“I think these problems – coupled with the depreciation of the local currency and high inflation – really adds pains to banking. The others are just common problems.”

    Speaking to Business Times in an interview, Lota said traders were already complaining over the bad economic environment that has reduced their ability to repay their loans.

    The Mkombozi is nascent in banking. It is mainly involved in providing loans and mobilizing savings for low and middle income earners, as well as salaried employees.

    “Traders who are our clients are saying the rate of consumption is slowing, and this affects their incomes. It reduces their ability to repay loans,” Lota said in a telephone interview yesterday.

    According to the BoT's Monthly Economic Review for June this year, credit to the private sector grew by 24.6 per cent in the year that ended May 2011, compared with 20.4 per cent and 13.7 per cent recorded in the years which ended April 2011 and May 2010 respectively.

    Banks credit to major economic activities continued to grow, driven by higher growth in trade activities, building and construction, as well as hotels and restaurants.

    As a proportion of total outstanding credit, personal loans continued to account for the largest share, followed by trade; manufacturing; agriculture, and transport and communication activities.

    This is happening while the Bank of Tanzania is continuing to lower interest rates for its short-term and medium-term securities – situation that has also lowered banking yields!

    Tanzania's banking sub-sector is the main investor in government securities and the fall in interest rates is a ‘slap’ in the face of their cash flows, so to say!

    Another banking official who spoke to this paper on condition of anonymity said non-performing loans (NPLs) have been reduced to some extent; but the area of trade finance is still a major challenge.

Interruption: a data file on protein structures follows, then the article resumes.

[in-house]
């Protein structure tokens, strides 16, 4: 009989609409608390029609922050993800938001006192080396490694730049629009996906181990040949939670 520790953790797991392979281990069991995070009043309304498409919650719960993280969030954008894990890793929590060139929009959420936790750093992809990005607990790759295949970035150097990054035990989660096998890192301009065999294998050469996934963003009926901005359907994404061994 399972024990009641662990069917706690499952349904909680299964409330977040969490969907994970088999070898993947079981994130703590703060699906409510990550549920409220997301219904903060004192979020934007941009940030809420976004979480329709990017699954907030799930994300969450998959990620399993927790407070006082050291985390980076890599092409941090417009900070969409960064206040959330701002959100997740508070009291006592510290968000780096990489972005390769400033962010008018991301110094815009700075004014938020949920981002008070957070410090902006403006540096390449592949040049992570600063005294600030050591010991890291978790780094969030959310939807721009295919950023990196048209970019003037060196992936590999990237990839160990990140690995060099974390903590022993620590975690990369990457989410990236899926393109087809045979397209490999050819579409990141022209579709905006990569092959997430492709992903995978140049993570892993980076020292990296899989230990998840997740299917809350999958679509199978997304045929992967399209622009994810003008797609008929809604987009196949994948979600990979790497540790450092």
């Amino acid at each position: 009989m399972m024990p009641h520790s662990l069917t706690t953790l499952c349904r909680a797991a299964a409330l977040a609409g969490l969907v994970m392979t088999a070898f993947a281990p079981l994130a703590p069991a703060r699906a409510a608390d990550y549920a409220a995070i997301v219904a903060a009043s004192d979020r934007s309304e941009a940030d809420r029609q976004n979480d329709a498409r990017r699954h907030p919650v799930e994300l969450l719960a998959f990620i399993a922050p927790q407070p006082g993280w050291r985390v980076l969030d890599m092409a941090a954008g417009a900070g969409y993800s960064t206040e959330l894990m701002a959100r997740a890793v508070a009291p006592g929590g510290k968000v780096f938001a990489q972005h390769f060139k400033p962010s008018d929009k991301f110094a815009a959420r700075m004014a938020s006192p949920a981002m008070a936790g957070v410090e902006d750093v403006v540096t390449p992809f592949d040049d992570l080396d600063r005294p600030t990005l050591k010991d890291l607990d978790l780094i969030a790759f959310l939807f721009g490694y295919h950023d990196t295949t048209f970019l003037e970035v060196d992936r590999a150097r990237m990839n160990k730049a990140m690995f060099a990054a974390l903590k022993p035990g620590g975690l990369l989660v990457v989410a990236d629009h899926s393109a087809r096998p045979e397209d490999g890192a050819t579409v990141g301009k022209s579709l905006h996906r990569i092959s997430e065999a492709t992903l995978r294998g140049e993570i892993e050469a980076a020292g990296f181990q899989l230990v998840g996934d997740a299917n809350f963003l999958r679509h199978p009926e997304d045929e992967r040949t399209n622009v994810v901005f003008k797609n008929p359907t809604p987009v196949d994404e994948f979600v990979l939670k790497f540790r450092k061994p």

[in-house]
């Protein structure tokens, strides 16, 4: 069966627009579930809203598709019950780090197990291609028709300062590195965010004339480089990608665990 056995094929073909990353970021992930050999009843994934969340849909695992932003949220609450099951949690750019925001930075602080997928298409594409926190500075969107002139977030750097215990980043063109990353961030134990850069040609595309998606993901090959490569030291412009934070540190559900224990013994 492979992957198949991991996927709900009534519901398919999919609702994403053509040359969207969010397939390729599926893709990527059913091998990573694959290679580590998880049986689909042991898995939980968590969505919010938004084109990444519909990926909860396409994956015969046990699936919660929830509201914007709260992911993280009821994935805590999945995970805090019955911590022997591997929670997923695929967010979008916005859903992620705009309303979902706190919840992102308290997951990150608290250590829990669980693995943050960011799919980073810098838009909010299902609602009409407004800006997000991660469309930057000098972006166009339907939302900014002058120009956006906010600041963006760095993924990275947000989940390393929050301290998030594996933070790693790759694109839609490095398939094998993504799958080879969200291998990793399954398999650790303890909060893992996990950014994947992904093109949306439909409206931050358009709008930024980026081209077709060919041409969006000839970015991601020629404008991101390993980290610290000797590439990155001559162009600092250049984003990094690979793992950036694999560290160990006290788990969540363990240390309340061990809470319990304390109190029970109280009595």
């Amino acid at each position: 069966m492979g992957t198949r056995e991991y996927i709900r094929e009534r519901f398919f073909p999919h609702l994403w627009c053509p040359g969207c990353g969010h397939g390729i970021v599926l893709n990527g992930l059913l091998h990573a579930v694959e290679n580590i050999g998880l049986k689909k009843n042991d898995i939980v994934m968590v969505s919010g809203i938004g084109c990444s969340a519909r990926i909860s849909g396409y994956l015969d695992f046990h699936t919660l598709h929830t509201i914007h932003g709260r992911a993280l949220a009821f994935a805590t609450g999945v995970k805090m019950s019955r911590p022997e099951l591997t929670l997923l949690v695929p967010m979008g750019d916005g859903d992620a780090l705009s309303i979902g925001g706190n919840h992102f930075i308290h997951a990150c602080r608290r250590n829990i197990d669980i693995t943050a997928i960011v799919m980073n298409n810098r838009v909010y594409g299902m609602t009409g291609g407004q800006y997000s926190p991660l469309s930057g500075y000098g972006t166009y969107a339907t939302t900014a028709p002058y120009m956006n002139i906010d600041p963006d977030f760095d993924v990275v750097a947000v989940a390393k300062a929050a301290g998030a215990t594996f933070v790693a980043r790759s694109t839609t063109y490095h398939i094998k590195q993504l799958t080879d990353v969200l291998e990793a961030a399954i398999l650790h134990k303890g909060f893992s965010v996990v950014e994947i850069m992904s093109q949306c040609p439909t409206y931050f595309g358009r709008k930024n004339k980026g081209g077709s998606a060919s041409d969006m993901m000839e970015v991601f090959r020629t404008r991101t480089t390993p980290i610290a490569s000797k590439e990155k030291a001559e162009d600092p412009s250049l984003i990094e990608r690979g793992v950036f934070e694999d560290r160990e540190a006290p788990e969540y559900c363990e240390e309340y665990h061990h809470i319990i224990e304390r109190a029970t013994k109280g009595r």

“We have some cases whereby companies have cut back the number of jobs, or closed their operations. This has affected the inflow of loan repayments,” he said.

    The fluctuation of the local currency against the US dollar, as well as the newly arising issue of fuel prices, add uncertainty to banking portfolios – mainly those involved with trade finance.

    “We know that the purchasing power among Tanzanians is falling due to relentless depreciation of the shilling. This is affecting the incomes of importers who mostly access banking finance,” said a credit officer.

    According to the National Bureau of Statistics, headline inflation hit double digits in June, while the purchasing power of a 100 Tanzania shillings has declined to Tsh86.54 from September 2010 to June, 2011!

    Source: Business Times.

    My take:
    Makusanyo ya kodi yanashuka, mfumuko wa bei unakimbia, thamani ya shilingi inaporomoka, balance of trade deficit inaongezeka, wenye viwanda wanafunga. Vyote kwasababu ya kukosekana nishati ya uhakika na mafuta. Sasa wakopaji wanapungua na kubakia serikali ndio mkopaji mkuu, deposits zinapungua, wadaiwa sugu wanaongezeka. Are we heading towards the coffin???